Why You're Better Off Moving Than Voting
An interview with "The Big Sort" author, Bill Bishop.
<p>It’s inefficient to vote to get what you want. But as places get more different, it becomes very efficient to move to get what you want.</p>
Author of "The Big Sort"
When Jimmy Carter was elected, fewer than one in four Americans lived in a place where the vote was almost predetermined. Voting mattered because the outcome was uncertain. Now, half of all voters live in these so-called “landslide” counties. That stat was a fundamental finding of a book entitled The Big Sort: Why the Clustering of Like-Minded America Is Tearing Us Apart.
In our inaugural 100 Best Places to Live list, we surveyed 2,000 American adults and asked them if the political landscape of a town was a factor in relocation. Overwhelmingly, they say it was lowest on the list of considerations – far behind housing, transportation, jobs, crime, weather, schools and health care. Politics matted slightly more to men than women, but for both genders, it seemed like an afterthought. As we prepared our 10 Best Cities for Liberals, Conservatives and Moderates, we chatted with Bill Bishop, author of The Big Sort. We were curious if his research meshed with ours, or if people say one thing (it’s not important) but do another thing.
Livability: Do people move for political reasons?
Bill Bishop: I know when they move, they tend to move to places where other Democrats or Republicans live. When we first did this, we thought we’d find that people don’t do that – they just move to places where they feel comfortable, and that results in that agglomeration, but anecdotally when I talk to people in my hometown of Austin, they want to move to Portland because the whole state is democratic.
It’s inefficient to vote to get what you want. But as places get more different, it becomes very efficient to move to get what you want. If you want certain marriage policies or protections or environmental actions or public transportation options, it’s inefficient to vote for those. It’s very efficient if you want public transportation options to move to Portland. Voting is a self-expressive activity, but moving actually changes policy. It seems there’s an incentive to move as opposed to an incentive to vote. Now whether people actually act that way, I don’t know.
Is it more an unconscious thing when they move to places that are seemingly like-minded without necessarily directly planning to do that?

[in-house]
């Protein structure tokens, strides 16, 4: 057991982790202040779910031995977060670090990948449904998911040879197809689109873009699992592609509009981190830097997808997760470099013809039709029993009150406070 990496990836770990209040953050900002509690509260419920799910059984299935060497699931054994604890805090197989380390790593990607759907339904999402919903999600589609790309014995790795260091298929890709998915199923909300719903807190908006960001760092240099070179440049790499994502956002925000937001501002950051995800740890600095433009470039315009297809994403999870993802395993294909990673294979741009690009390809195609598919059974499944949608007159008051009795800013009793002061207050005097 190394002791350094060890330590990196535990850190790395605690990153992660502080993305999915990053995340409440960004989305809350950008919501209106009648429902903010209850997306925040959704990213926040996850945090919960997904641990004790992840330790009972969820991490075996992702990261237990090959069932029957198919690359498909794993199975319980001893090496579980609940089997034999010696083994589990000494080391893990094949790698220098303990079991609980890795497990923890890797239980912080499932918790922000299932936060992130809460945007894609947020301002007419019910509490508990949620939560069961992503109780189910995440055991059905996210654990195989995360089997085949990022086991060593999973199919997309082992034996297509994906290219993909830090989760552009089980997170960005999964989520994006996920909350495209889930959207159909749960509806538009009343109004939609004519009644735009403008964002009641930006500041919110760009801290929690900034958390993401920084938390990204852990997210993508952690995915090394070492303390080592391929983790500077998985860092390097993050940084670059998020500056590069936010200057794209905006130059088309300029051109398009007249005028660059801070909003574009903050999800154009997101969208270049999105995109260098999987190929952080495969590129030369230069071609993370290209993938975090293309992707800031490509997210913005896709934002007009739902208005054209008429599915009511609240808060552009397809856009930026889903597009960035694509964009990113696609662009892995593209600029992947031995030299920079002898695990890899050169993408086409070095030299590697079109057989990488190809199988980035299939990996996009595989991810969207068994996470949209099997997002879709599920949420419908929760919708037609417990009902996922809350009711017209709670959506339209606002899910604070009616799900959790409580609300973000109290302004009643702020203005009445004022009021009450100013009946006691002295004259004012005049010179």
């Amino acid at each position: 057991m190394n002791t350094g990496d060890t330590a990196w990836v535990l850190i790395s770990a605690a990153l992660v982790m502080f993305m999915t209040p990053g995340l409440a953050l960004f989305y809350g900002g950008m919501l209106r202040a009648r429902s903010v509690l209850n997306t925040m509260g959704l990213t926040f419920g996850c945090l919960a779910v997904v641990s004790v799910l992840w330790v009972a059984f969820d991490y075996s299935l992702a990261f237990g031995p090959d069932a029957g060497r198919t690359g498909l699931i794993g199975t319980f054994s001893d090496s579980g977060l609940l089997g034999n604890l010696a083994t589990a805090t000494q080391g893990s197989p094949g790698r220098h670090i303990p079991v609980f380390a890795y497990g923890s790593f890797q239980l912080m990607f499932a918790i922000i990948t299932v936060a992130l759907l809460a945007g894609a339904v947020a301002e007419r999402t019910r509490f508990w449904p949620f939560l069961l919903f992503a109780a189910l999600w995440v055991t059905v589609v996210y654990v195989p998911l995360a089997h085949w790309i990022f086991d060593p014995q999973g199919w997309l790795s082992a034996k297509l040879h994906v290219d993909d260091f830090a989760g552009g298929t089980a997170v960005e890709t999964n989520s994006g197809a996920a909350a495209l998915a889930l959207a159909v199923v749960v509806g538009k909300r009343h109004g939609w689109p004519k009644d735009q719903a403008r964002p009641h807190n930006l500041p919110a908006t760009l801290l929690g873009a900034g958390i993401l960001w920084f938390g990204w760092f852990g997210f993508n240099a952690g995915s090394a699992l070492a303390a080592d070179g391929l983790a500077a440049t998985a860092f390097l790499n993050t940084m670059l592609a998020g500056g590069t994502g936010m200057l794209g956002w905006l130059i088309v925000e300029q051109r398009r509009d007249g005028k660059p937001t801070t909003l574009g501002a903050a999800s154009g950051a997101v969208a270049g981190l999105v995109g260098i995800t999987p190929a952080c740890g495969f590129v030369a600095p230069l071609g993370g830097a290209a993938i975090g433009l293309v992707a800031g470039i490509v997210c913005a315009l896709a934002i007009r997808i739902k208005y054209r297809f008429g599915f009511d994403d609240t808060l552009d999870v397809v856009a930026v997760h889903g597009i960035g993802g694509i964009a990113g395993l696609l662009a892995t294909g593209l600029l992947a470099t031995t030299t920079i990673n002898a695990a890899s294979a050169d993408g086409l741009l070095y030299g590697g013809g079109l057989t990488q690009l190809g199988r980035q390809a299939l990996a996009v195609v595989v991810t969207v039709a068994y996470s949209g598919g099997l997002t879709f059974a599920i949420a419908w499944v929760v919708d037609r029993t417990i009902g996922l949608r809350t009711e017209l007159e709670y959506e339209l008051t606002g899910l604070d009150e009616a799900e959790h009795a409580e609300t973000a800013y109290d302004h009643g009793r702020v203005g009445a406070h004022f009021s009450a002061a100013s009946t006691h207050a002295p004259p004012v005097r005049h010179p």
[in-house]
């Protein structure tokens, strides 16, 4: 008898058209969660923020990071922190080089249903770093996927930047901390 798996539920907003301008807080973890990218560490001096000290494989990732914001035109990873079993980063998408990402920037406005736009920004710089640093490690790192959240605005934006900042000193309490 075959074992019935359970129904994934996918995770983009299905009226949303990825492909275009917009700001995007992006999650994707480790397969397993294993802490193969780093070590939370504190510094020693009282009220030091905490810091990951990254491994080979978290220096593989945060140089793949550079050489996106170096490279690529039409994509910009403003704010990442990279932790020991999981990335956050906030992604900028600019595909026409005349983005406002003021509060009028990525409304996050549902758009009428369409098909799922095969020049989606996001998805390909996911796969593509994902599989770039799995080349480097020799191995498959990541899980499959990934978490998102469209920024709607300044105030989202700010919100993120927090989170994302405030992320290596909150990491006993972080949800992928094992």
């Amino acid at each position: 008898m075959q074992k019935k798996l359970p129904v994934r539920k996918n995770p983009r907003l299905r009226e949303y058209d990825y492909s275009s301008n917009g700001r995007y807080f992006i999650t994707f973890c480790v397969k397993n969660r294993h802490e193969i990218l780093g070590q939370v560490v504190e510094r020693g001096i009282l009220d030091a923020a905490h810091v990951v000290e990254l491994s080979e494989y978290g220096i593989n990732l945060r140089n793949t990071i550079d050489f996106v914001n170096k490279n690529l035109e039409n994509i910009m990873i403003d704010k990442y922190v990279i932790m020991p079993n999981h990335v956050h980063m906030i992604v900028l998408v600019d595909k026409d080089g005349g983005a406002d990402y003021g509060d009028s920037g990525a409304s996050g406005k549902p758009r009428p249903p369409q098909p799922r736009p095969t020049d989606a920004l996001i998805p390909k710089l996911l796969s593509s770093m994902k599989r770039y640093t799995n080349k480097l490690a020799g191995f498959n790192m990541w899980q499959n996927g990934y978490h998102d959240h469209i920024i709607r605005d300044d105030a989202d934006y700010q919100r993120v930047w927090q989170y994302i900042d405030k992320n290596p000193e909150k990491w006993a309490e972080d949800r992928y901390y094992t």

Our assumption always was that the lifestyle characteristics tend to line up with political characteristics. When you find that people have certain ways of life in common then they tend to have their politics in common, too. All the other markers of politics began to lose power – class, religion, and community and family – then lifestyle characteristics tended to mean more. Which I think is why the urban/rural division tends to remain strong because that’s largely a lifestyle kind of characteristic.
That is certainly one of the strongest divisions left.
I remember visiting with some local officials outside of Minneapolis. The national party wanted to do some polling and they said, “We don’t need to do polling. We just measure the distance between houses. The farther away the houses are from each other, the more republican.”
If people are naturally sorting themselves, do we even need gerrymandering?
The people who do the research say people gerrymander themselves. There are a bunch of papers on this. Democrats have packed themselves so efficiently into these city areas that gerrymandering hasn’t produced the results people say it has.
In reading the chapter on advertising, it seems people aren’t naturally polarized, but a lot of work has gone into making us that way.
Maybe people are polarizing, and the advertising identifies that or plays to it. I think that’s true for the TV networks. I don’t think Fox made a republican audience, it just found it.
But it’s made them angrier. And same with MSNBC on the other side.
With people talking to themselves that generally, that would be true. Like-minded people, when they’re talking to themselves, become more extreme in their like-mindedness. It helps that the groups were there and discovered by the people at Fox, but the phenomenon you’re describing has to be true.
(This transcript has been edited for length and clarity.)